Alexander Isakov, a graduate student in physics, has his students explain in class how to do crucial steps of math problems for Math 21a.

In order to do the activity, students need only to have looked at the homework and know the lecture material. During section, the instructor starts working out a problem, and then feigns ignorance about how to do crucial steps. He makes sure that multiple people have the chance to give him some ideas and explain why they think their idea is better. Then, he proceeds a bit more with the calculations/proof (as the case may be), and calls on other students to fill in details.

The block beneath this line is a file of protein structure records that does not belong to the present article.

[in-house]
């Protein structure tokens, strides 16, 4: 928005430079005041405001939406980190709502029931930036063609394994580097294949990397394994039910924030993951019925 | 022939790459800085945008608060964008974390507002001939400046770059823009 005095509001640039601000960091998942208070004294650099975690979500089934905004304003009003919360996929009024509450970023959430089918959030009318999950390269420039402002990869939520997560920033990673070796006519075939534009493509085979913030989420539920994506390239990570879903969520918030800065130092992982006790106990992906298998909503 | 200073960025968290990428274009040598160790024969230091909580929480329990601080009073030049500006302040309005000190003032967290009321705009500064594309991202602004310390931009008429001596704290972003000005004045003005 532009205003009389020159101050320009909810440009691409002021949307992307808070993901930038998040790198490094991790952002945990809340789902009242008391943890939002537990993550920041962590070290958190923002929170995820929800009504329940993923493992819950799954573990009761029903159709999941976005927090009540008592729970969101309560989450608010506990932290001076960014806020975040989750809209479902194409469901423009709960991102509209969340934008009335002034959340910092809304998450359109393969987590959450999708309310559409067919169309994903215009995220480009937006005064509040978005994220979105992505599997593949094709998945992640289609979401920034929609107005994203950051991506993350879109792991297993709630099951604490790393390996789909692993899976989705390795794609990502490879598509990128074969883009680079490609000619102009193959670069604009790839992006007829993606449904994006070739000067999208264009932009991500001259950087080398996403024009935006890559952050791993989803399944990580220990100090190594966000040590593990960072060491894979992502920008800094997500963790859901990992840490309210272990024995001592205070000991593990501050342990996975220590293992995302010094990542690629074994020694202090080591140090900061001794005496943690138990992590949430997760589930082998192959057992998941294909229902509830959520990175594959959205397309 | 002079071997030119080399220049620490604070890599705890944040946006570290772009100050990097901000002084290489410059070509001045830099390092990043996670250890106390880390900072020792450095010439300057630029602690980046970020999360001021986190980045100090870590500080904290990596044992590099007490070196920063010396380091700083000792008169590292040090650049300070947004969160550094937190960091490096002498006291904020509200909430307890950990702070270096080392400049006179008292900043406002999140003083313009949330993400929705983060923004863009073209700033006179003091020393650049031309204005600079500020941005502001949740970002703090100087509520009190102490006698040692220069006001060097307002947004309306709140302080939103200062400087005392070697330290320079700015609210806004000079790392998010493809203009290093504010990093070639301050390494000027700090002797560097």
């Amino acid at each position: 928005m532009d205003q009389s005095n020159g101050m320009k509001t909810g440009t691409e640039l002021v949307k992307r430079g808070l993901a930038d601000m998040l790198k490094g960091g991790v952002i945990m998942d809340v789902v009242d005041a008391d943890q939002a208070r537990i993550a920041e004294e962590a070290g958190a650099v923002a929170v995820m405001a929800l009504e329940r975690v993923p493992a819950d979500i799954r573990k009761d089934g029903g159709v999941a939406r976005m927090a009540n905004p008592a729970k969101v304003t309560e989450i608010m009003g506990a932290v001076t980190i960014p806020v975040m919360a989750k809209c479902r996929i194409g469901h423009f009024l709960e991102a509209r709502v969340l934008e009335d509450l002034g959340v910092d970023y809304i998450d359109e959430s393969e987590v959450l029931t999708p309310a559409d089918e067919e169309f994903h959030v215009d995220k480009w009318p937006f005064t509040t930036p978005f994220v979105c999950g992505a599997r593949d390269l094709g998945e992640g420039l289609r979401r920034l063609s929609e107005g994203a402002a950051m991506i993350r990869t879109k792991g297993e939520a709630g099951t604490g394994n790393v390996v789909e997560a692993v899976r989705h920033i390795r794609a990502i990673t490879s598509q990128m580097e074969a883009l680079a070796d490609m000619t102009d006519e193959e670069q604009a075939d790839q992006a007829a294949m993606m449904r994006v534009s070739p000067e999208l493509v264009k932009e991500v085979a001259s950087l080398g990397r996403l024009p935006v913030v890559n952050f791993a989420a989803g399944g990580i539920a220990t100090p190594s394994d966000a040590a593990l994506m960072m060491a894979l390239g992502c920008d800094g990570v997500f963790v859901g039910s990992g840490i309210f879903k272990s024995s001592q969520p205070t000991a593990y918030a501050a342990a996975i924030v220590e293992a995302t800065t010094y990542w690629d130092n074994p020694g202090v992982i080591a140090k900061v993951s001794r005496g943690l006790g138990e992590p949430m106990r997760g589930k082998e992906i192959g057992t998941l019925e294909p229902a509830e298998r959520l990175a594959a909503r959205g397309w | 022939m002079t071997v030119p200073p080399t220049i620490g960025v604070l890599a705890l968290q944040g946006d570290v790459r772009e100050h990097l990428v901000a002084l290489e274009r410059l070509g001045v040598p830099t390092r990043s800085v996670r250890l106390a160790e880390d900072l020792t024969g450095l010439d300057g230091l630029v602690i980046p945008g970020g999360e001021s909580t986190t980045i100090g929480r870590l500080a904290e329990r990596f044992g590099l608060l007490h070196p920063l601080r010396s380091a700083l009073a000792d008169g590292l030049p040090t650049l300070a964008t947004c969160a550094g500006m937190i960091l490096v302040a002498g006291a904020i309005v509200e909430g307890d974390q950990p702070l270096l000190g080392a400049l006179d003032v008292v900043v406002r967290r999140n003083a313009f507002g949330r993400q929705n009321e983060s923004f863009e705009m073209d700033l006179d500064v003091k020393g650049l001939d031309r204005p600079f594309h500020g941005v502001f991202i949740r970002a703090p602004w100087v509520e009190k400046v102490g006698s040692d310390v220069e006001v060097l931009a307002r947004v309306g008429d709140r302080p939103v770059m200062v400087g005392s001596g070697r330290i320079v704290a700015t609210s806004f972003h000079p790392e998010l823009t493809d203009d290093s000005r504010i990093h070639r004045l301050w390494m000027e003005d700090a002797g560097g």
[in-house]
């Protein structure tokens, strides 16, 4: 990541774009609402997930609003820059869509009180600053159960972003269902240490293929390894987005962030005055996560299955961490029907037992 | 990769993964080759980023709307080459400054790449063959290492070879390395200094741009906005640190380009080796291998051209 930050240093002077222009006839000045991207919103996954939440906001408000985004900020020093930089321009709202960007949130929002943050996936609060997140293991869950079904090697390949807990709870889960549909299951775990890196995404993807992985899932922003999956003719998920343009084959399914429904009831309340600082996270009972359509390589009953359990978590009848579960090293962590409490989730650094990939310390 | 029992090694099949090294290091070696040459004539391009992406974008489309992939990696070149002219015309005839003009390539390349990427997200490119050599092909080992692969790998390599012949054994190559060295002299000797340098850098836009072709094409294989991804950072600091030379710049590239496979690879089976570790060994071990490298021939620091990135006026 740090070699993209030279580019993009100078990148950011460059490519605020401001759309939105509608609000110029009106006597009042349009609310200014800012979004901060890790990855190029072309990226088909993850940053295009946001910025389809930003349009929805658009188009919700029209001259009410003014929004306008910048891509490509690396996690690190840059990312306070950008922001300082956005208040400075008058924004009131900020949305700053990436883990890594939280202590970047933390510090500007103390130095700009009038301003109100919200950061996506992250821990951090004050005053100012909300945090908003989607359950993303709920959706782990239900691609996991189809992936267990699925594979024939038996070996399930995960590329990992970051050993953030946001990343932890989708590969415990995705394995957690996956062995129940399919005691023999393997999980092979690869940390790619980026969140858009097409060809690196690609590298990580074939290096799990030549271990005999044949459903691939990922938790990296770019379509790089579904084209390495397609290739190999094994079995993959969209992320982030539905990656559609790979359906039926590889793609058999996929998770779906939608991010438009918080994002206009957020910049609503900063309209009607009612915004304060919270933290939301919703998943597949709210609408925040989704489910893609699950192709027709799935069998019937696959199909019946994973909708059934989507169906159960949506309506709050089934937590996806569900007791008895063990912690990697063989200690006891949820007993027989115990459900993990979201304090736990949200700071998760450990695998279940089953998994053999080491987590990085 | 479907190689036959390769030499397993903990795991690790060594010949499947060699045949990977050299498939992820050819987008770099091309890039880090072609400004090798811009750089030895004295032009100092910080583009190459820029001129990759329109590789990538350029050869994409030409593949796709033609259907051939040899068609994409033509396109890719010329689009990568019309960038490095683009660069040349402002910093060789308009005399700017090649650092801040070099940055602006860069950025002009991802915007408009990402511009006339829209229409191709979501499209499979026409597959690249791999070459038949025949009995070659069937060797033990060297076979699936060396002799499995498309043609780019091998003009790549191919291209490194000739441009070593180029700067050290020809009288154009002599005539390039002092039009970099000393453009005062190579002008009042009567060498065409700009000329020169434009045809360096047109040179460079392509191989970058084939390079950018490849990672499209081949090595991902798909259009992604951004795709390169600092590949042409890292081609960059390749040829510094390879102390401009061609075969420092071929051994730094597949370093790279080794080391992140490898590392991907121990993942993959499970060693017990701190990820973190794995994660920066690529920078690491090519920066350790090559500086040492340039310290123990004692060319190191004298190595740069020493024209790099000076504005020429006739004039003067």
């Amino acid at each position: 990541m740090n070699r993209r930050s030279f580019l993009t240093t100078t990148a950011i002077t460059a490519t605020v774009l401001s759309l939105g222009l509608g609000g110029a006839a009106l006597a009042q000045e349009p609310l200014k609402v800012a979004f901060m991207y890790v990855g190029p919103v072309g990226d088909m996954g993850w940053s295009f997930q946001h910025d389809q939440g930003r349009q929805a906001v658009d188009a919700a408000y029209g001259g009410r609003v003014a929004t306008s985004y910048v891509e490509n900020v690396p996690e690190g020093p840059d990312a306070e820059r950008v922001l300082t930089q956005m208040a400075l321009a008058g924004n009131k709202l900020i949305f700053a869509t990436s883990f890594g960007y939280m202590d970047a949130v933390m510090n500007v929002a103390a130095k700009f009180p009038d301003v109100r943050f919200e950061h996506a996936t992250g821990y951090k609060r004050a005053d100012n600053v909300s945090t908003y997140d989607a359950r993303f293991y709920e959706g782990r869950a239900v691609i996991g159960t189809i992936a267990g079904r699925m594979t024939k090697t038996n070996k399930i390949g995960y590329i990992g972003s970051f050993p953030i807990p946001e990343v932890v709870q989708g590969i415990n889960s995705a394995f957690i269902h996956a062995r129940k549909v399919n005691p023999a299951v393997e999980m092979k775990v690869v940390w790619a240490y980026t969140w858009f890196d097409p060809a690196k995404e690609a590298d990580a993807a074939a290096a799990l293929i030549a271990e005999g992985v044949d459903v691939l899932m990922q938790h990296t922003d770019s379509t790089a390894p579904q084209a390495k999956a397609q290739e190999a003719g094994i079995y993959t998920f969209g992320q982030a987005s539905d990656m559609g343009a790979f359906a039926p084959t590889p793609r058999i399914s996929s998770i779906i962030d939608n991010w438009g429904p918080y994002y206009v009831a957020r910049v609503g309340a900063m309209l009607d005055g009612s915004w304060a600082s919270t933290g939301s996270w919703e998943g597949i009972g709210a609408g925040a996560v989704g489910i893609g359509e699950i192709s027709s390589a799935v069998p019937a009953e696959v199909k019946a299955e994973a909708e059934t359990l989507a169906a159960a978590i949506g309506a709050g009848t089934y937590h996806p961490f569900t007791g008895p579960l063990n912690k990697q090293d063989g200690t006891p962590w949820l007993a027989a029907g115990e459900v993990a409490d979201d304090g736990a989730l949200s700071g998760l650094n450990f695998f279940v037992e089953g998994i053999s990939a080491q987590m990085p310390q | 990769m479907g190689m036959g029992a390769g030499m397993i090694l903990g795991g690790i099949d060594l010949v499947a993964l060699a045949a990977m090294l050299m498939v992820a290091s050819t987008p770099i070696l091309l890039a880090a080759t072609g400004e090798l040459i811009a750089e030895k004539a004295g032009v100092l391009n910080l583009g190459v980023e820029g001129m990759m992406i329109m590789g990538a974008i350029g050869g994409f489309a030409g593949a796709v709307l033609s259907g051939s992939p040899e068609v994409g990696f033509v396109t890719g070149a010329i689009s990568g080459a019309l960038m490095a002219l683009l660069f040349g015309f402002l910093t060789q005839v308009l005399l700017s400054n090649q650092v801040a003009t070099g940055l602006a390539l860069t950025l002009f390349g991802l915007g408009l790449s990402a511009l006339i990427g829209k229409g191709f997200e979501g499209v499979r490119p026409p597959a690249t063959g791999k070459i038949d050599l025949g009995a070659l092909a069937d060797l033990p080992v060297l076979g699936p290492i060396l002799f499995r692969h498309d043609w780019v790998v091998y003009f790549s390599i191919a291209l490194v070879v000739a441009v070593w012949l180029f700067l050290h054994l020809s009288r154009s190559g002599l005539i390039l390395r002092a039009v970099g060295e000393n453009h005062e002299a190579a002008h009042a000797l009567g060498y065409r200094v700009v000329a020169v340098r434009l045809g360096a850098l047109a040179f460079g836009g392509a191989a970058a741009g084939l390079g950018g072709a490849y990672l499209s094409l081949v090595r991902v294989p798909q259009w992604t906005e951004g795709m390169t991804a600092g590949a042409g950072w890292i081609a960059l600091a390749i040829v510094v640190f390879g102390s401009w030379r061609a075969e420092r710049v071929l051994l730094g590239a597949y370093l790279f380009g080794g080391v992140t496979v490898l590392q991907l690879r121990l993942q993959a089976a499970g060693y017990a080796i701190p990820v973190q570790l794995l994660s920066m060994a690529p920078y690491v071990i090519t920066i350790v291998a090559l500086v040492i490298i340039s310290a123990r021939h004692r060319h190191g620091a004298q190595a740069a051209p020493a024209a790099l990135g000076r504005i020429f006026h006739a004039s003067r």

Alexander finds that this activity works best in smaller sections; if you have a larger section, make sure that everyone is involved. Even if someone clearly does not know what to say, give them a small hint or ask them to take a guess. Don't rush it.

See also: Discussion, Research, Problem/Answer, MATH21A, Multivariable Calculus, Applied/Concrete, Specific/Deep, Mathematics, Class Decision, Problem Set, Isakov, Alexander, Group & Cooperative Learning; Students as Classroom Leaders, Full Class, Make Real World Connections to Course Material, Interpret Primary Sources to Propose a Model or Argument, Develop Subject Specific Intuitions, Whole class, Whole-Class, Science, Technology, Engineering, and Math (STEM), Social Science, Repeating, Single Class